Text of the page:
Was it this international aspect that made arbitration a good fit for you?
That and the fact that half of my family are lawyers: my dad was a lawyer and one of my sisters is a lawyer. So it is fair to say that I have always grown up in a relatively argumentative environment. It was a good thing for the family that another of my sisters, who also began studying law, ultimately rejected the idea of being a lawyer on the basis that it was immoral. I survived the moral crisis!
Does that mean you think arbitration is moral?
While there are many aspects of morality that people may struggle to reach agreement on, in my experience people tend to share similar instincts on the big issues as to what is manifestly just or unjust. One obvious example of morality at play in international arbitration is that most people, especially those whose lives are affected by corruption, would consider it unjust and immoral for an arbitral tribunal to permit a corrupt party to profit from its own corruption. There are still a few old warhorses shuffling around who take an anachronistic “eyes wide closed” view on these issues, but fortunately the debate has moved on now and it is generally accepted that international arbitration must identify and sanction corruption where it is present.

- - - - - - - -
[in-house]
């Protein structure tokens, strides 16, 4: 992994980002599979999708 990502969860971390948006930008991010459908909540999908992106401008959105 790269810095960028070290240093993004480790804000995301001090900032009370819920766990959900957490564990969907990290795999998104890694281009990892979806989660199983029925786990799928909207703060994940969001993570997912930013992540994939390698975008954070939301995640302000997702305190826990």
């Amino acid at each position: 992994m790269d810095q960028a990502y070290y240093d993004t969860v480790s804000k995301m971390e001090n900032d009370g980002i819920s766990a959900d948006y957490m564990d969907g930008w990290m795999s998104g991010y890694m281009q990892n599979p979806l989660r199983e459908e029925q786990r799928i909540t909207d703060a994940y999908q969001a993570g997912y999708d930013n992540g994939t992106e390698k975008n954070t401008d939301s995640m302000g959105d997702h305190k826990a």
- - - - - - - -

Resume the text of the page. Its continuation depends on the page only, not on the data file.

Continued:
In my view, anti-corruption work is an example of an area in which international arbitration can and should lead the way. A significant portion of my work now involves asset recovery efforts where public assets have been embezzled by kleptocratic former regimes – for example, we recently had a major success in recovering a shareholding worth hundreds of millions of Euros that had been embezzled from Sonangol by the daughter of the former President, Isabel dos Santos. That process was extremely clean and efficient—to the great credit of the arbitrators involved—and led to an outcome that may not have been achieved elsewhere, including because of the evidence we obtained that was not previously available. In other words, corruption is not just an opportunistic defence, as nervous lawyers defending corruption allegations often suggest, but is often a cause of action in and of itself.
You arrived eight years ago in the same team you work with today. What was your first impression?